In conceiving transhumanism as the next phase of man’s evolution, Huxley was following in the footsteps of his grandfather Thomas Henry Huxley, an English biologist who was nicknamed “Darwin’s Bulldog” for his ardent support of scientific naturalism. The elder Huxley—who founded the X Club, a 19th-century society that enlisted influential scientists to ensure evolutionary theory was accepted by the public—approached science with all the fervor of religious worship. He even delivered lay sermons, preaching the gospel of evolution to rapt audiences who converted to “the Church Scientific” by the thousands.

Much as Thomas Henry Huxley repurposed the structure of religion to sell the public on science, one of his grandsons used the human desire for divinity to promote transhumanism as “religion without revelation”—imbuing technological advancement with the power to achieve the resurrection prophecies previously espoused by Christian theologians. The other—the countercultural icon and author Aldous Huxley—also went on to pose existential questions about man, morality, nature, and religion, penning Brave New World: a dystopian novel set in a distant future, where the human population is genetically engineered into an intelligence-based caste system and brainwashed to be happy with their place within society. Warning against the perils of unchecked technological advancement, the novel depicts a civilization in which conformity is prized, emotions are suppressed, and artificially induced pleasures reign supreme. Humans are altered to maintain their youth throughout their lives, and, without the fear of aging and decay, religion is all but irrelevant (“You can only be independent of God while you’ve got youth and prosperity,” the World Controller declares).

The Huxley family tree isn’t the only place where religion and transhumanism intertwine. Before its popularization by Julian Huxley, the word “transhumanism” was first used to describe the realization of divine life in Dante’s Paradiso, the third installment of The Divine Comedy. “Words cannot tell of this transhuman change,” reads Henry Francis Cary’s 1814 translation of the poem, an allegory for the soul’s journey toward God. Though one philosophy is secular and the other theistic, both are concerned with transcending the body to attain eternal life—except for transhumanists, immortality is achieved not through supernatural ends but through advances in science and technology.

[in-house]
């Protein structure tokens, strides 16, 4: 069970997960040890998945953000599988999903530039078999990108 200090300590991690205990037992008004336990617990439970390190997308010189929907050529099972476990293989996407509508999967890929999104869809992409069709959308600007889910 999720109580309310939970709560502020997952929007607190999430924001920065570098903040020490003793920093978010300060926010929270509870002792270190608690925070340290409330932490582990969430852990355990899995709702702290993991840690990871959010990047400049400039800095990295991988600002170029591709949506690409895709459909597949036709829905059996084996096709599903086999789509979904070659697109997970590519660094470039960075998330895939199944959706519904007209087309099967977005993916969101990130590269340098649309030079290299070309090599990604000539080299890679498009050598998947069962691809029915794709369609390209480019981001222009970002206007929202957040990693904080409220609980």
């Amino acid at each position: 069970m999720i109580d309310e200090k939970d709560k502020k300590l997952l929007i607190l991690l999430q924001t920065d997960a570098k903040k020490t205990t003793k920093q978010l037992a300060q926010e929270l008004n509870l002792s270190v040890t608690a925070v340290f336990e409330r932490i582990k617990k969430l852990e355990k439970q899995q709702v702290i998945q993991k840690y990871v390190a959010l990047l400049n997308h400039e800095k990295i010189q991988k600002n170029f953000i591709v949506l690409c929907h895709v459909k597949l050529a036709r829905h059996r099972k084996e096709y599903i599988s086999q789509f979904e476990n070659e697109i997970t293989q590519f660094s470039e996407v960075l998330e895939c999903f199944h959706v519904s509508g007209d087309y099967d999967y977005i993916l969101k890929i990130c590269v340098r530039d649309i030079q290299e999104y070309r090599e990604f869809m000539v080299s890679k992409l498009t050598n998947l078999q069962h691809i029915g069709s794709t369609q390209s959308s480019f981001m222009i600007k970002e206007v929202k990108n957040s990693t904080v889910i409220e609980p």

The philosopher Émile P. Torres—an erstwhile transhumanist who defected from the movement, went on to become one of its greatest critics, and coined the term TESCREAL together with computer scientist Timnit Gebru—recalls being seduced by the similarities between transhumanism and the deeply religious community they had been raised in. “After leaving the faith, transhumanism filled the void that was left behind. It gives you a sense of purpose and meaning; there’s a promise of paradise; there’s this idea that if you don’t believe God exists, you can just create Him via artificial superintelligence,” they reflect during our interview. “Or, there’s the idea that we can just re-engineer humanity to become gods in our own right. There’s the possibility that we can achieve immortality, and if you don’t live long enough to see that happen, you can have your body cryogenically frozen and resurrected.”

In Silicon Valley, these aren’t fringe beliefs. Among today’s most prominent transhumanist prophets is Ray Kurzweil, an entrepreneur and author who has registered over 100 patents and currently serves as director of engineering at Google. Like many transhumanist scholars, Kurzweil doesn’t believe in the soul, but rather sees consciousness as a set of patterns that could, theoretically, be transferred from the vulnerable hardware of the body onto supercomputers or servers. This is transhumanism’s enduring allure: In arguing that the “self” can exist beyond the body, the movement “promises to restore, through science, the transcendent—and essentially religious—hopes that science itself obliterated,” as Meghan O’Gieblyn writes in her book God, Human, Animal, Machine: Technology, Metaphor, and the Search for Meaning. It’s no coincidence, then, that its supporters are also among the key investors in life-extension and anti-aging initiatives, with Silicon Valley tech entrepreneurs like Amazon’s Jeff Bezos, Alphabet’s Larry Page, Oracle’s Larry Ellison, and Palantir’s Peter Thiel (who has made headlines for soliciting infusions of “youthful blood”) leading the charge.

Providing a resurrection narrative cloaked in the language of science, transhumanism offers up a salve to the existential friction of modernity—maintaining the respectable trappings of materialism, all the while overriding the most distressing verdicts of that theory: “that the body is a system of rote mechanics, that the mind does not exist, that human identity is finite and mortal,” in O’Gieblyn’s words. And, like religion, TESCREALism encourages mankind to anticipate the day when those who are worthy—in this case, the rich—can ascend to the heavens, where they will enjoy a posthuman paradise among the stars.